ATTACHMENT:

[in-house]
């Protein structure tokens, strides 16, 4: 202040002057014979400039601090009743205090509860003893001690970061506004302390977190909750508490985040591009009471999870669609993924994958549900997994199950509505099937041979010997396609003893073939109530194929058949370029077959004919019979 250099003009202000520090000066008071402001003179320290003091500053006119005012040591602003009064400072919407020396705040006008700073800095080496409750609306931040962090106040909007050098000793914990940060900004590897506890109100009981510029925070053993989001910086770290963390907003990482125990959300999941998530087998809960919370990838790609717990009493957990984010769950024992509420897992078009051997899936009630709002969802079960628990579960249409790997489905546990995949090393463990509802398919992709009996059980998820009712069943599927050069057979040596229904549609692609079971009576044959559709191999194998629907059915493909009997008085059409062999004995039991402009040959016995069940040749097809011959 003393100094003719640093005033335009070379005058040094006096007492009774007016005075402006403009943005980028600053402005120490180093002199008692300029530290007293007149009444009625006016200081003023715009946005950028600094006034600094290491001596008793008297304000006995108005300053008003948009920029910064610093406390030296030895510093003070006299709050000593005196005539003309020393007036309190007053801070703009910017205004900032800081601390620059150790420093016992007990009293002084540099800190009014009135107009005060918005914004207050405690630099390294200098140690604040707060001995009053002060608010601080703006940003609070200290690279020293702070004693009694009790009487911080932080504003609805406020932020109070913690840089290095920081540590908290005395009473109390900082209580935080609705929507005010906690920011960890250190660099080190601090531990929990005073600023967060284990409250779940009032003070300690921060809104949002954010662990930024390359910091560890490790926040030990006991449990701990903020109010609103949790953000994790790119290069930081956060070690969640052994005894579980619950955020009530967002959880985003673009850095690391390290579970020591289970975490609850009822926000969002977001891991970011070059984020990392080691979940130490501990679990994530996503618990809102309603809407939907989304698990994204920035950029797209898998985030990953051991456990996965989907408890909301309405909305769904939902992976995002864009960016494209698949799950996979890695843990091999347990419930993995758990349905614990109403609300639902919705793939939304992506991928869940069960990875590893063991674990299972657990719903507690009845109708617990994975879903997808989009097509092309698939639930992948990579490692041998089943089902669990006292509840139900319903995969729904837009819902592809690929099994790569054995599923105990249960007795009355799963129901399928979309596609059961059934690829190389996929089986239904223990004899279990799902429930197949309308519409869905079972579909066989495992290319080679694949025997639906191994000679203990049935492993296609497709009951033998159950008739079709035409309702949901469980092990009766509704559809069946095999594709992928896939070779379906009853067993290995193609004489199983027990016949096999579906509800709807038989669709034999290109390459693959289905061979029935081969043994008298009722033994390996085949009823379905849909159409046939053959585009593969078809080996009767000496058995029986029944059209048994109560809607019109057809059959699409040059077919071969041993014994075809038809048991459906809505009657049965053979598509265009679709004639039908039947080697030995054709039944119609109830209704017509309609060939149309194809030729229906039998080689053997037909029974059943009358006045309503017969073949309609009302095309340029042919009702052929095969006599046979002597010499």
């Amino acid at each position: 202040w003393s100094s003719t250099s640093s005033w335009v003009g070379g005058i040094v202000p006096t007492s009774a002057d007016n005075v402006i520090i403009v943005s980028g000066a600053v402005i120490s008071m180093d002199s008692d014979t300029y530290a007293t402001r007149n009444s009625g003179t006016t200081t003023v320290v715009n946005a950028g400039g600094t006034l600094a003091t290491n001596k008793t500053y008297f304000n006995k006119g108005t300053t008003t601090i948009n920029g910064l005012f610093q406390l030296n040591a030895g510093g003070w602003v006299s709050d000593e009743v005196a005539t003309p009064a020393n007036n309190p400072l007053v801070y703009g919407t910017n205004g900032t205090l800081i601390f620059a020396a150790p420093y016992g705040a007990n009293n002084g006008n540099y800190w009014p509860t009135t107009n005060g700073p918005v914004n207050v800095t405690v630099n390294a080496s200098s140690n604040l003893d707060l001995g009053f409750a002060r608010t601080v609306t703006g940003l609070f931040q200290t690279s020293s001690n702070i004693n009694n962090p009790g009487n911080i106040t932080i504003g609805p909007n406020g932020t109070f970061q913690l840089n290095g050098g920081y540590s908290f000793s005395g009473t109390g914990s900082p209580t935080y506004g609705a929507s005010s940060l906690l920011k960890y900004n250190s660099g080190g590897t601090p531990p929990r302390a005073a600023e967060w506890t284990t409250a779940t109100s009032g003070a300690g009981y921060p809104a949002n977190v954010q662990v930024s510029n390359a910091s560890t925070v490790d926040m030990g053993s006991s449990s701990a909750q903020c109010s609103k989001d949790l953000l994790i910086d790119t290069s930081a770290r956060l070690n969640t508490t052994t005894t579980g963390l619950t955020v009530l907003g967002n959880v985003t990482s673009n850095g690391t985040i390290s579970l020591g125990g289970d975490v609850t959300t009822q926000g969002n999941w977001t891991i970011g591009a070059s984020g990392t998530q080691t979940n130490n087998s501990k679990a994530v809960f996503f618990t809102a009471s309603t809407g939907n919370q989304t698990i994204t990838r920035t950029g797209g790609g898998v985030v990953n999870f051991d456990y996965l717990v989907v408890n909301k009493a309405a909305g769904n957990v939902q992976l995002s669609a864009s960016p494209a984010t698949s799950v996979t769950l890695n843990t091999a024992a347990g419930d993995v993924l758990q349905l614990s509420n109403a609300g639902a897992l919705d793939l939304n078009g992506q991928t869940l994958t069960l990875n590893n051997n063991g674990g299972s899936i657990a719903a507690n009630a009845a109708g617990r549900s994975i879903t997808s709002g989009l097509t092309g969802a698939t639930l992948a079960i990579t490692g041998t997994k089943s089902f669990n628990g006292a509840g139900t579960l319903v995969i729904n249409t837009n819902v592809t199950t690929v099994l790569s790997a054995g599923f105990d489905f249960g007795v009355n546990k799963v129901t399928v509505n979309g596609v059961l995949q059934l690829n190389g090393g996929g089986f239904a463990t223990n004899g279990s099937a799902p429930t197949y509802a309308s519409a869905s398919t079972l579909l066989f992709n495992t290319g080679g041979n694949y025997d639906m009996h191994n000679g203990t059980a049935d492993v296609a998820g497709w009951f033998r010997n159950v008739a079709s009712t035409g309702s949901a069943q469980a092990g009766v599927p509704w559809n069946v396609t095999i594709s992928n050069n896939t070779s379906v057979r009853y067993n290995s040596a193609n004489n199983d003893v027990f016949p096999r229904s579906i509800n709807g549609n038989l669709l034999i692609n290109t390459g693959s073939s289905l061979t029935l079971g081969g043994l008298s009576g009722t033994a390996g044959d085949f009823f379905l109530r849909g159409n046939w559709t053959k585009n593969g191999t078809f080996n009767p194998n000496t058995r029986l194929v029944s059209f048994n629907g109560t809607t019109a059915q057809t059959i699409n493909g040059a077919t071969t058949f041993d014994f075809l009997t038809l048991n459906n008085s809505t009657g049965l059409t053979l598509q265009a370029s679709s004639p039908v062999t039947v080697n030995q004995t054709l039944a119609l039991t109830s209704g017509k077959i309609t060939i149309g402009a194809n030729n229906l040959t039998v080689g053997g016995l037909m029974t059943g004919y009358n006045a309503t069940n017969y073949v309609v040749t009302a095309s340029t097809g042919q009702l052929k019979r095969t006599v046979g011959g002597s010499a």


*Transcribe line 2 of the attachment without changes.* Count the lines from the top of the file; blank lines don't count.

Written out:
């Protein structure tokens, strides 16, 4: 202040002057014979400039601090009743205090509860003893001690970061506004302390977190909750508490985040591009009471999870669609993924994958549900997994199950509505099937041979010997396609003893073939109530194929058949370029077959004919019979 250099003009202000520090000066008071402001003179320290003091500053006119005012040591602003009064400072919407020396705040006008700073800095080496409750609306931040962090106040909007050098000793914990940060900004590897506890109100009981510029925070053993989001910086770290963390907003990482125990959300999941998530087998809960919370990838790609717990009493957990984010769950024992509420897992078009051997899936009630709002969802079960628990579960249409790997489905546990995949090393463990509802398919992709009996059980998820009712069943599927050069057979040596229904549609692609079971009576044959559709191999194998629907059915493909009997008085059409062999004995039991402009040959016995069940040749097809011959 003393100094003719640093005033335009070379005058040094006096007492009774007016005075402006403009943005980028600053402005120490180093002199008692300029530290007293007149009444009625006016200081003023715009946005950028600094006034600094290491001596008793008297304000006995108005300053008003948009920029910064610093406390030296030895510093003070006299709050000593005196005539003309020393007036309190007053801070703009910017205004900032800081601390620059150790420093016992007990009293002084540099800190009014009135107009005060918005914004207050405690630099390294200098140690604040707060001995009053002060608010601080703006940003609070200290690279020293702070004693009694009790009487911080932080504003609805406020932020109070913690840089290095920081540590908290005395009473109390900082209580935080609705929507005010906690920011960890250190660099080190601090531990929990005073600023967060284990409250779940009032003070300690921060809104949002954010662990930024390359910091560890490790926040030990006991449990701990903020109010609103949790953000994790790119290069930081956060070690969640052994005894579980619950955020009530967002959880985003673009850095690391390290579970020591289970975490609850009822926000969002977001891991970011070059984020990392080691979940130490501990679990994530996503618990809102309603809407939907989304698990994204920035950029797209898998985030990953051991456990996965989907408890909301309405909305769904939902992976995002864009960016494209698949799950996979890695843990091999347990419930993995758990349905614990109403609300639902919705793939939304992506991928869940069960990875590893063991674990299972657990719903507690009845109708617990994975879903997808989009097509092309698939639930992948990579490692041998089943089902669990006292509840139900319903995969729904837009819902592809690929099994790569054995599923105990249960007795009355799963129901399928979309596609059961059934690829190389996929089986239904223990004899279990799902429930197949309308519409869905079972579909066989495992290319080679694949025997639906191994000679203990049935492993296609497709009951033998159950008739079709035409309702949901469980092990009766509704559809069946095999594709992928896939070779379906009853067993290995193609004489199983027990016949096999579906509800709807038989669709034999290109390459693959289905061979029935081969043994008298009722033994390996085949009823379905849909159409046939053959585009593969078809080996009767000496058995029986029944059209048994109560809607019109057809059959699409040059077919071969041993014994075809038809048991459906809505009657049965053979598509265009679709004639039908039947080697030995054709039944119609109830209704017509309609060939149309194809030729229906039998080689053997037909029974059943009358006045309503017969073949309609009302095309340029042919009702052929095969006599046979002597010499």